The number of older people in Arnsberg needing support will increase significantly. At the same time, it is already becoming apparent that there is a lack of those offering support (both professionals and committed citizens). The support of those requiring care is, for example, organised and provided by public authorities, charitable organisations, commercial bodies and private individuals and groups involved on a civic basis. Arnsberg endeavours to network the different actors in the provision of care and support, to combine offers and to improve the availability of those providing assistance. Support for helpers from civic society is a main focus.

- Promoting solidarity and cooperation between the generations
In an ageing society, the question of relationships between the generations is also renegotiated. Addressing and interacting with the “respective others” is an important prerequisite for understanding and respect. The town of Arnsberg promotes the possibilities for encounters and dialogue between the generations. Residential and non-residential facilities for senior citizens, old people’s homes and day care facilities are opening in Arnsberg to integrate children and young people into everyday life.

Dementia – A key topic

Ongoing demographic changes mean that the number of people with dementia is rising. More and more families, neighbourhoods and groups of friends are experiencing this and are affected by it. Working together to make possible a better life with dementia means becoming active locally. Enquiring about, developing and networking the local potential for support is a municipal task. This task cannot be carried out by central government, but only by municipalities. And they must perform this task, because it is their citizens who are affected! In Arnsberg this is taking place on the basis of and through the involvement of local networks and structures. The model project Arnsberger Lern-Werkstadt Demenz (the Arnsberg dementia learning workshop), sponsored by the Robert Bosch Foundation, has taught us that:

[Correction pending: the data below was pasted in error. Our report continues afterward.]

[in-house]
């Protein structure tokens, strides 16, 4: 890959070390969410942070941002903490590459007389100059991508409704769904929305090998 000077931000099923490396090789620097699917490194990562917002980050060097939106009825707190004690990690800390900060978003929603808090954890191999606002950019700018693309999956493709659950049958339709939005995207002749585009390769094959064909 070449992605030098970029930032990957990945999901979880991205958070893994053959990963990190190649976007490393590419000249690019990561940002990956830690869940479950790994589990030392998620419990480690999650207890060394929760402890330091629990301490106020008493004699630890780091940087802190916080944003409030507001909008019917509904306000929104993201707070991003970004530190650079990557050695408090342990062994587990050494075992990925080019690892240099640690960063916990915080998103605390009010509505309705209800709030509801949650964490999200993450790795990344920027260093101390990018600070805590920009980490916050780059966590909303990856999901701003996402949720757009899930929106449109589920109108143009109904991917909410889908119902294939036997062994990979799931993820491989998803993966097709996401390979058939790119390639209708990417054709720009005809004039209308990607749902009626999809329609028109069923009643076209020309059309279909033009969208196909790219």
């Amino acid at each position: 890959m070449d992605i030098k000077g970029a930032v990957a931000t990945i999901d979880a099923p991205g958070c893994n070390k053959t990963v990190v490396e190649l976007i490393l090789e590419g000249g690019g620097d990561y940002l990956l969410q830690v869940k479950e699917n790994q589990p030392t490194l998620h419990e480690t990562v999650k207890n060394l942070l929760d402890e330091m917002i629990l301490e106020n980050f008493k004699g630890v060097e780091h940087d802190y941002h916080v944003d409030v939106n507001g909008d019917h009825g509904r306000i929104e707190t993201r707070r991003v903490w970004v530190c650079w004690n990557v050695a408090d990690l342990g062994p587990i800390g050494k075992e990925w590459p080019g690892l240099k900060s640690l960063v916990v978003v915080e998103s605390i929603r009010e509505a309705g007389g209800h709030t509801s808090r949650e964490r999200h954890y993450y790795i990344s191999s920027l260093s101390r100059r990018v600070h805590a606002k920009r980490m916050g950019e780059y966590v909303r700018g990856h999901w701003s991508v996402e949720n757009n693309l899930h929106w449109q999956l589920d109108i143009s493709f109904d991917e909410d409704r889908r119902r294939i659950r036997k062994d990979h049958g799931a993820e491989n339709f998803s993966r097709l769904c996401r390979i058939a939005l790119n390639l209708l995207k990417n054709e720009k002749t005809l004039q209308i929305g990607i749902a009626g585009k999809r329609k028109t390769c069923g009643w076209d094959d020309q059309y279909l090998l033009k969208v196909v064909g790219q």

– the taboos surrounding the topic of dementia can be removed quickly and successfully. The consequence: more knowledge, more prevention, better support from the family, as well as more and better support of those affected and their families from committed citizens and professionals. The prerequisite: the town must take on the responsibility – things won’t happen just by themselves.
– A better life with dementia is possible if we closely and individually link family support, professional support and civic engagement. The prerequisite: openness to each other, information and advice at an early stage, skill development and local networks. The town initiates, networks and supports.
– Of particular importance is the provision of advice at an early stage, which is not deficit-orientated, but which examines the individual potential of those affected and their families, and matches up and mediates support from professionals and volunteers. Individual, flexible and varied possibilities for support emerge, which were previously completely unknown to us.
– The new support for people suffering from dementia and their families makes the town more socially productive and livelier. Via the topic of dementia it brings generations together and creates social cohesion.

The measures outlined here show the variety of tasks facing towns and municipalities where life is long. In Arnsberg, together with local actors, we have set out to shape the process together.






Photo: Katja Burgermeister, Susanne Kern, Ted Jones,